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Publication numberUS8074555 B1
Publication typeGrant
Application numberUS 12/284,639
Publication dateDec 13, 2011
Filing dateSep 24, 2008
Priority dateSep 24, 2008
Also published asUS20110297742
Publication number12284639, 284639, US 8074555 B1, US 8074555B1, US-B1-8074555, US8074555 B1, US8074555B1
InventorsKevin Michael Sullivan, Jacob Stefanus Budricks
Original AssigneeKevin Michael Sullivan, Jacob Stefanus Budricks
Export CitationBiBTeX, EndNote, RefMan
External Links: USPTO, USPTO Assignment, Espacenet
Methodology for bore sight alignment and correcting ballistic aiming points using an optical (strobe) tracer
US 8074555 B1
Abstract
A method and system for improving precision and accuracy of weaponry according to which angular position information of the fire control device and optical location information of the optical signals emitted during the flight of a projectile are processed in a computer using software to calculate and provide a precise aim point for firing one or more subsequent projectiles.
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Claims(12)
1. An improved weaponry system comprising:
(a) a projectile having a housing, an optical emitter, disposed in the housing, for producing optical signals at pre-determined time intervals following firing of the projectile;
(b) a weapon for firing said projectile;
(c) a fire control device coupled to said weapon and comprising:
i. one or more sensors for measuring angular shift caused by gun jump;
ii. one or more sensors for measuring angular position information; and
iii. an optical detector for receiving said optical signals;
(d) a video processor for processing said optical signals to calculate optical location information comprising lateral drift and vertical drop of the projectile at predetermined times (T1, T2, T3 . . . ) following firing of the projectile (at time T0); and
(e) a computer having software which identifies a precise aim point for firing subsequent projectiles by determining parameters, said parameters comprising:
i. said angular shift;
ii. said angular position information; and
iii. said optical location information;
wherein the optical signals produced at the pre-determined time intervals (at times T1, T2, T3 . . . ) following firing of the projectile (at time T0) have a time code pulse corresponding to the precise time with respect to time T0, thereby to distinguish the projectile, which was fired at time T0, from any other projectiles viewed by the video processor; and
wherein said sensors measure angular shift of the optical detector in the horizontal direction and vertical direction at the predetermined time intervals (T1, T2, T3 . . . ), thereby to correct for errors due to gun jump.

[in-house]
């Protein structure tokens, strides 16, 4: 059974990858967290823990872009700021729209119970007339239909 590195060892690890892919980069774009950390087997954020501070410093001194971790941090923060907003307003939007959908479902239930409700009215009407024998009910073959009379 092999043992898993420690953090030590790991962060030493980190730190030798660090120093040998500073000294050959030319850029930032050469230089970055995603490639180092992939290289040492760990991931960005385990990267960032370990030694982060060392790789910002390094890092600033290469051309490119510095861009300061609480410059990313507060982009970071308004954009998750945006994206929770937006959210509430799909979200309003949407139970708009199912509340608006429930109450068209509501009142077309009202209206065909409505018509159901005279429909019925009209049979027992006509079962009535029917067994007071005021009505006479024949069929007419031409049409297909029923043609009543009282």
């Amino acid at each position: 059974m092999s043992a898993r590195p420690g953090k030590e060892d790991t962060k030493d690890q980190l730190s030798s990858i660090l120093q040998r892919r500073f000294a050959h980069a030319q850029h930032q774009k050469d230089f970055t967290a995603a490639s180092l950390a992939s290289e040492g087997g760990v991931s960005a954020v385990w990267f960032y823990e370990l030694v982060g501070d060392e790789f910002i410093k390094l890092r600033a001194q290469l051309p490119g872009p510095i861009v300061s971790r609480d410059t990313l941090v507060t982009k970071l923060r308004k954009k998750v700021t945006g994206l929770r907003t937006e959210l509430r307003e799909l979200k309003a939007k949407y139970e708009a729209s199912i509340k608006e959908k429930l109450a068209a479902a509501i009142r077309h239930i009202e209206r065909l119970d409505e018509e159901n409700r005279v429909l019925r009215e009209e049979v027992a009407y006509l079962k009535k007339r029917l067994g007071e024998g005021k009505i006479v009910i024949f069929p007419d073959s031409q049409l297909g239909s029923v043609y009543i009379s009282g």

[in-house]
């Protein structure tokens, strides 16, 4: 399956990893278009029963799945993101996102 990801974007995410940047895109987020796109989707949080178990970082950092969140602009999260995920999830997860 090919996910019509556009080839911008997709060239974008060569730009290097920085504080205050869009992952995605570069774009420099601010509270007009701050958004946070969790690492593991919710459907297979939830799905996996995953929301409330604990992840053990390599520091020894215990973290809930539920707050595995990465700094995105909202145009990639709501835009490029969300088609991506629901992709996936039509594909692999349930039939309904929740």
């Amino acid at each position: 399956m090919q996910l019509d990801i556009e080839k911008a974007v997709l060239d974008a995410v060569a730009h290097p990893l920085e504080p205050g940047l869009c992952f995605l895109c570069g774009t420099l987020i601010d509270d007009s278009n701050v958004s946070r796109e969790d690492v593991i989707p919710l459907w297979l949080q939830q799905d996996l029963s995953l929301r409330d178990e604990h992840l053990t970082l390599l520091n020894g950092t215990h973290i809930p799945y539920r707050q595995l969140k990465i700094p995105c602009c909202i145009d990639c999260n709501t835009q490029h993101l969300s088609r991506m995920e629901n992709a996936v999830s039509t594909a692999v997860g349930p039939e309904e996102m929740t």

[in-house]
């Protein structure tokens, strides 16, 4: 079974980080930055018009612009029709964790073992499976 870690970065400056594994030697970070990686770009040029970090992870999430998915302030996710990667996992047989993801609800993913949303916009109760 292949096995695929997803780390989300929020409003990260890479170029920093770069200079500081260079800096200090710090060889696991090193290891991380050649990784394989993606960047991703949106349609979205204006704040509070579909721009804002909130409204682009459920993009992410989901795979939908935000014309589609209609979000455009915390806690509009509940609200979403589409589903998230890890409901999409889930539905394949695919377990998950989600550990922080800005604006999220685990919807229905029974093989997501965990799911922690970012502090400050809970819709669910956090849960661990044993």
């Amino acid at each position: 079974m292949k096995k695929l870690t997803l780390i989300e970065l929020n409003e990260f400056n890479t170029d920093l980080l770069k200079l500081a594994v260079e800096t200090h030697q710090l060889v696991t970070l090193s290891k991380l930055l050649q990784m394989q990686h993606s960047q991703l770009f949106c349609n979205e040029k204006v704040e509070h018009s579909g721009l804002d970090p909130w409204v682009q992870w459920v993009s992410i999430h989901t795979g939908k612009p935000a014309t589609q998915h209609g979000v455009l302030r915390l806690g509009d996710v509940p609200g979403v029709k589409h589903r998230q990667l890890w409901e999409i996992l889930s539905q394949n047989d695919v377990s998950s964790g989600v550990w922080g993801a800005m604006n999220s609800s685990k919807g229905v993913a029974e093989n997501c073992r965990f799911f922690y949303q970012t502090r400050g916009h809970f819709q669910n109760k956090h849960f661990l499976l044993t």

2. The system according to claim 1, wherein said projectile further comprises a fuze which is programmed to relay position information of the projectile to the fire control device.
3. The system according to claim 2, wherein said fuze is an electronic time fuze.
4. The system according to claim 1, wherein said optical emitter is light emitting diode.
5. The system according to claim 1, wherein said optical emitter emits said optical signals at discrete frequencies in the UV, visual or IR spectrums.
6. The system according to claim 1, wherein said video processor is attached to said fire control device.
7. The system according to claim 1, wherein said video processor processes strobe image data collected by said optical detector.
8. The system according to claim 7, wherein said optical detector is a camera.
9. The system according to claim 1, wherein said computer is attached to said fire control device.
10. The system according to claim 1, wherein the optical emitter includes a 360 degree lens, disposed in the housing, for transmitting the optical signals in the direction of the fire control device.
11. The system according to claim 10, wherein said lens is refractive.
12. The system according to claim 10, wherein said housing includes a translucent portion for the passage of said optical signals.
Description
FIELD OF THE INVENTION

The present invention relates to weaponry systems, more specifically, it relates to a method and arrangement for improving precision and accuracy of weaponry and their fire control devices.

BACKGROUND OF THE INVENTION

There are several real time factors that influence the accuracy of weaponry and their fire control devices.

Existing fire control devices use ballistic tables and metrological sensors to calculate a predicted hit point (gunner aiming point). Also, some fire control devices allow for users to input manual drift and elevation offsets, but these offsets are generally linear offsets. Further, fire control devices often provide inaccurate aim points because a limited number of inputs are taken into consideration while calculating the aim points.